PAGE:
House GOP ignored Capitol Police requests to review public Jan. 6 footage, lawyer says

House Republicans ignored the Capitol Police’s repeated requests to review and approve all Jan. 6 security footage they planned to release publicly, the force’s top lawyer asserted in a sworn affidavit filed Friday.

Only one of the more than 40 riot clips that Fox News’ Tucker Carlson aired earlier this month using access granted by the House GOP got previewed and approved beforehand, according to Capitol Police general counsel Thomas DiBiase. The rest, DiBiase said, “were never shown to me nor anyone else from the Capitol Police.”

In a six-page declaration filed as part of a Jan. 6 criminal case, DiBiase described the timeline by which Republicans obtained access to the 41,000 hours of footage captured by Capitol security cameras on Jan. 6. The filing itself is an uncomfortable moment for the Capitol Police — which, as a result of the case, has been forced to describe private interactions with members and staffers in open court.

The department is typically loath to appear at odds with House leaders in particular, since it relies on the majority party for its budget and are charged with protecting its members.

Last month Republicans started requesting the same footage that the Jan. 6 select committee had access to. Those requests came first from Tim Monahan — who doubles as a top aide to Speaker Kevin McCarthy and as a staff director for the House Administration Committee — and then from Rep. Bryan Steil (R-Wis.), the chair of that panel, which has jurisdiction over Capitol security.

Within days, DiBiase indicated, the Capitol Police installed three terminals in a House office building to grant access to the footage. And DiBiase said he also provided four hard drives he had received from the Democratic-led Jan. 6 panel after it completed its work.

“At no time was I nor anyone else from the Capitol Police informed that anyone other than personnel from [the House Administration Committee] would be reviewing the camera footage,” DiBiase indicated.

Later last month, media reports indicated that McCarthy had granted access to the footage to Carlson’s producers. DiBiase said he later learned that “personnel from the Tucker Carlson Show were allowed to view whatever footage they wanted while supervised by staff from [the House Administration Committee] but that no footage had been physically turned over to the show.”

A week later, Monahan requested a list of Capitol Police cameras that were deemed “sensitive” because they include details about evacuation routes or locations such as intelligence committee facilities.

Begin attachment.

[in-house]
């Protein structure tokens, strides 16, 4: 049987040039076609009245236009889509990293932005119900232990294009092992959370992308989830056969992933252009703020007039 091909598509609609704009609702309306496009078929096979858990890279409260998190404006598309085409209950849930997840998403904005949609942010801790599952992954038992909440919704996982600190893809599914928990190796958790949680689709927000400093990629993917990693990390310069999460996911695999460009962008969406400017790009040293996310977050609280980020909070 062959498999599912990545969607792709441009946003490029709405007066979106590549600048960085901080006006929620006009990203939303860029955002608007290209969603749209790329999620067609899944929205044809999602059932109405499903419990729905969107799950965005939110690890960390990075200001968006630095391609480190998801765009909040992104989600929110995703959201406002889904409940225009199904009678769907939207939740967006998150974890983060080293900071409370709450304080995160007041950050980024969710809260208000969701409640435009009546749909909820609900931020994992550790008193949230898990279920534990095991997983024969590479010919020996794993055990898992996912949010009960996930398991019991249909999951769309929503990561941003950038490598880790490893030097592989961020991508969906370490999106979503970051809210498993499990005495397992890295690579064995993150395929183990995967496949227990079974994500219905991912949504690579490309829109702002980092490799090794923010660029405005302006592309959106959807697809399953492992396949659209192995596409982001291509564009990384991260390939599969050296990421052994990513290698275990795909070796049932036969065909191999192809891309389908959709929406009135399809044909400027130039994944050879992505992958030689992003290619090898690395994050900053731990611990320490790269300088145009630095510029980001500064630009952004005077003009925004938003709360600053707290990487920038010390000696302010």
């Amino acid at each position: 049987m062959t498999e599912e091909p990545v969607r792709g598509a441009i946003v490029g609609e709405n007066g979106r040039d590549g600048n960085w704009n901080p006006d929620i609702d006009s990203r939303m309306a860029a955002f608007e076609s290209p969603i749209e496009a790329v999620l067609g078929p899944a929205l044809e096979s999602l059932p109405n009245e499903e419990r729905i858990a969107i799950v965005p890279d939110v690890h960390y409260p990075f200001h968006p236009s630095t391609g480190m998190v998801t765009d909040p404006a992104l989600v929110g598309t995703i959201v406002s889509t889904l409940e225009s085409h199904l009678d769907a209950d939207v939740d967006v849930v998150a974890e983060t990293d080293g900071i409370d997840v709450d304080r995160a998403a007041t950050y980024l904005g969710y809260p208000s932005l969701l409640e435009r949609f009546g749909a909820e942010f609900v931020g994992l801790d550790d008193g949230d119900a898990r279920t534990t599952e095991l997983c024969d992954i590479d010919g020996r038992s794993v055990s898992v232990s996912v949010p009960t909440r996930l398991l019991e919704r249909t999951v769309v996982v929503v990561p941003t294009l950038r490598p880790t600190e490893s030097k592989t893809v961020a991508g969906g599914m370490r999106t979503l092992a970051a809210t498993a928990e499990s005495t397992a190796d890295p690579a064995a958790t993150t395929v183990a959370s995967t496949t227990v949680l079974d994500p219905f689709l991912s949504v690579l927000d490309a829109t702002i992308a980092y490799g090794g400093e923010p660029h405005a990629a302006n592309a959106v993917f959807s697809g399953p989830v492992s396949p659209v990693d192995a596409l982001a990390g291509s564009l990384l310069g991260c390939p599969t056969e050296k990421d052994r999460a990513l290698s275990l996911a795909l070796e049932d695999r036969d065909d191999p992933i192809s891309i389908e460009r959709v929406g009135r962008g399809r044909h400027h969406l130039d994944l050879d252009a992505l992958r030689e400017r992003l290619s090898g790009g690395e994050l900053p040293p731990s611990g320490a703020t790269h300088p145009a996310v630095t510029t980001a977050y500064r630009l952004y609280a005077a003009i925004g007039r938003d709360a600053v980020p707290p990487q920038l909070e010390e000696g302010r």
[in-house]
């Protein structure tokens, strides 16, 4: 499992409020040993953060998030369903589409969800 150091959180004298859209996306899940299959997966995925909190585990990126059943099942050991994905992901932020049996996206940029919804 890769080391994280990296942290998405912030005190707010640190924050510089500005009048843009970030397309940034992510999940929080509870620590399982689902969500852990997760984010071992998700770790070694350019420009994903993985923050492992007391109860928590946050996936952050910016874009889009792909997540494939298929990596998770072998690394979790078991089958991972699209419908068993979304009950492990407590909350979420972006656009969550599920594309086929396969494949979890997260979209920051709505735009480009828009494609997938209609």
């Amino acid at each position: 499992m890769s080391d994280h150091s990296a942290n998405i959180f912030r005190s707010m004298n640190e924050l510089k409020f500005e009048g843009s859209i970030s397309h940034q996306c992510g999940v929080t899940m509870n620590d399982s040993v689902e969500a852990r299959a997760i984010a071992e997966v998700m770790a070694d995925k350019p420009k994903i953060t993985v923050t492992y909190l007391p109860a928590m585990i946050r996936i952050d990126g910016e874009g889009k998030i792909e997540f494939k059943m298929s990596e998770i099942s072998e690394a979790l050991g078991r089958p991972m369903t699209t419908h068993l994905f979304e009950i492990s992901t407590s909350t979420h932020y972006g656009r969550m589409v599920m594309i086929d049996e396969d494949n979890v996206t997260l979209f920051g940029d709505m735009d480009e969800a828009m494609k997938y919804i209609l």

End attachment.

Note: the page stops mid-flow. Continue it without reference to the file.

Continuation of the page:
“We worked with the Capitol Police ahead of time to identify any security-sensitive footage and made sure it wasn’t released," said Mark Bednar, a spokesperson for McCarthy. “In subsequent conversations, the USCP General Counsel confirmed that the department concluded there are no security concerns with what was released."

A GOP committee aide, asked about the statements in the affidavit, noted that the Republicans asked the Capitol Police for a list of security sensitive cameras “to ensure anything on the list requested by Tucker was approved by USCP, which we did.”

The aide added that Capitol Police “told us they had no concern with what was released,” but didn’t immediately respond to follow up questions about if that comment came before or after the footage aired on Fox, and if it applied to both the clip Capitol Police was able to review and those that they say they weren’t.

DiBiase emphasized that in “numerous conversations” over “several weeks,” he informed Monahan that the Capitol Police wanted “to review every footage clip, whether it was on the Sensitive List or not, if it was going to be made public.” The Jan. 6 select committee had gone through that process with the department “in all cases,” DiBiase said, as had federal prosecutors pursuing cases against hundreds of Capitol riot defendants.

“Of the numerous clips shown during the Tucker Carlson show on March 6 and 7, 2023, I was shown only one clip before it aired, and that clip was from the Sensitive List,” he continued. “Since that clip was substantially similar to a clip used in the Impeachment Trial and was publicly available, I approved the use of the clip. The other approximately 40 clips, which were not from the Sensitive List, were never shown to me nor anyone else from the Capitol Police.”

DiBiase left some key details about his interactions with the House Administration Committee unanswered. For example, he didn’t indicate whether anyone on the panel had agreed to his requests for a preview of the footage.